(If you are only using a single MyoWare board, you will only see 'Ch0: 16' )


Hand motions for muscle activation (this is a right hand)

Hand motions for muscle activation (this is a right hand)

Using the sensors

The image on the right shows the two hand motions you should perform to activate the inside and outside forearm muscles.

To activate the inside forearm muscle, flex the wrist towards the elbow whilst squeezing the tips of your fingers into the heel of your hand. When you perform this motion, you should see/feel the muscle underneath one of the MyoWare boards tense.

To activate the outside forearm muscle, extend the wrist with an outstretched palm. You should see/feel the muscle underneath the other MyoWare board tense.

 

 


TUNING the sensor gain

When you perform each of these motions, you should see the ADC value for each channel change. 

When your muscle is relaxed, the ADC value should rest around 0 - 300, and when the muscle is tensed it should read around 700 - 900. If the ADC value is too low, you will need to increase the gain of the sensor. Use the flat-head screwdriver to turn the potentiometer clockwise to increase the gain.

For more details see the MyoWare sensor board datasheet here.


Artichoke Muscle Control

The Artichoke Firmware allows the Ada hand to be controlled via muscle signals. The above EMG sensors detect the activation levels of each muscle, and then feed the activation level (analogue signal) into the ADc of the Almond board, via the headphone jack.

There are two main control methods for controlling the hand using the EMG sensors, 'Standard Muscle Control' mode and ' Positional Muscle Control' mode. These modes can be enabled by entering the serial command 'M1' or 'M2' respectively, and will stay enabled until they are disabled by entering the serial command 'M0'.

For more details on mode selection, see the Artichoke Firmware Tutorial.

Standard Muscle Control Mode (M1)

Once 'Standard Muscle Control Mode' (M1) is enabled, the hand processes the ADC value of each EMG channel. If the muscle is not active, a rolling average is taken of the resting ADC value, which is used as the noise floor. This noise floor is a rolling threshold that is used to remove the EMG signal of a relaxed muscle, which simply makes the EMG signal 0 when the muscle is relaxed, and >0 when the muscle is active.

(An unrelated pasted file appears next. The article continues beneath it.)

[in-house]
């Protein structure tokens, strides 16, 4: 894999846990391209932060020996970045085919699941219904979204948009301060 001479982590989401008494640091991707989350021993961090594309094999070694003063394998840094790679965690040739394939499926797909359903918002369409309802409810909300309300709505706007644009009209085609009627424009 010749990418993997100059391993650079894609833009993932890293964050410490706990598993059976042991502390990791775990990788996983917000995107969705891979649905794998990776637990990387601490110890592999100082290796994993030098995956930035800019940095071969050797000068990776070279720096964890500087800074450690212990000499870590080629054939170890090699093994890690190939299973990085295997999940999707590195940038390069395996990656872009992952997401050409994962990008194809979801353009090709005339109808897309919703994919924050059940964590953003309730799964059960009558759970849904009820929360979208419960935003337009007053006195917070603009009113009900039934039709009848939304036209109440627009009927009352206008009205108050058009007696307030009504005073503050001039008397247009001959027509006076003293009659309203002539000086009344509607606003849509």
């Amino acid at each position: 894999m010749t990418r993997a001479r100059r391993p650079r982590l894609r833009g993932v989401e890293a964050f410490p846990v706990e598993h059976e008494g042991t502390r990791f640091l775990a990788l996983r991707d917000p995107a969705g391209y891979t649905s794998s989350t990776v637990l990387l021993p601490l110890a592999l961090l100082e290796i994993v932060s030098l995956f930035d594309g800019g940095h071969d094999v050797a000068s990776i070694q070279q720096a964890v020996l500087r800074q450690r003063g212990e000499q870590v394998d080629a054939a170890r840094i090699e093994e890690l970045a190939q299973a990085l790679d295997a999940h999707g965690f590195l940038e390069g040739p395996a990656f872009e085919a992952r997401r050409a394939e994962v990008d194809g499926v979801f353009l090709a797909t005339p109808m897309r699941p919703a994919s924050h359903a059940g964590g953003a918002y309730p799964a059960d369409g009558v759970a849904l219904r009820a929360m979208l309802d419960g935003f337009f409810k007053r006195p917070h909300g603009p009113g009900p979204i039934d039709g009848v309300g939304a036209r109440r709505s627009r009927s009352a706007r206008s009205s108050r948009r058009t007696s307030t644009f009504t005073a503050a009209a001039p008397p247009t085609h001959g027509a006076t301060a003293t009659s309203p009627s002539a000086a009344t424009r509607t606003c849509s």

When a the muscle is tensed and relaxed it produces a peak in the EMG signal, which is detected by the hand.

If you are using a two MyoWare sensors, the hand will open fully when a peak is detected on the open muscle, and will close fully when a peak is detected on close muscle. If the open muscle is held tensed for more than 400ms, the hand will cycle to the next grip.

The possible grip patterns are listed in order below:

  1. Fist - all fingers and thumb move
  2. Palm - all fingers move, thumb stays open
  3. Thumbs up - all fingers stay closed, thumb moves
  4. Point - all fingers remain closed, only the index finger moves
  5. Pinch - all fingers remain open, only the thumb and index move
  6. Tripod - ring and pinky remain open, index middle and thumb move

If you are using a single MyoWare sensor, the hand will toggle between being fully open and fully closed when the falling edge of an EMG peak is detected. The grip can also be changed by holding the muscle tensed.

The value for the 'peak threshold', above which the EMG signal is deemed to be at a peak, can be manually changed by entering the serial command 'U###', where # is a value between 0 - 1024. If you simply enter the command 'U', you will see the current value for the 'peak threshold'.

The value for the 'hold duration', which is the amount of time the muscle must remain tensed for the grip to change, can be manually changed by entering the serial command 'T###', where # is a time in ms. If you simply enter the 'T' command, you will see the current value for the 'hold duration'.

Proportional Muscle cOntrol mode (M2)

Positional muscle control is designed to achieve finer control of the hand when using muscle sensors, this mode also more closely reflects how a robotic prosthetic hand is controlled. The hand only moves when a muscle is tensed, where the speed of movement is proportional to how much the muscle is tensed. This means that the hand can be moved slowly by tensing gently and can be moved quickly when tensing more firmly. 

If you are using a two MyoWare sensors, the hand will only move when either the open or close muscles are tensed.

If you are using a single MyoWare sensor, the hand will open when the muscle is relaxed, and will close when the muscle is tensed.

To enable 'Proportional Muscle Control Mode' enter 'M2' over serial, this mode can be disabled by entering 'M0'. For this mode you may need to decrease the 'peak threshold' (U###) to allow for the 'gentle' tenses to be picked up by the hand.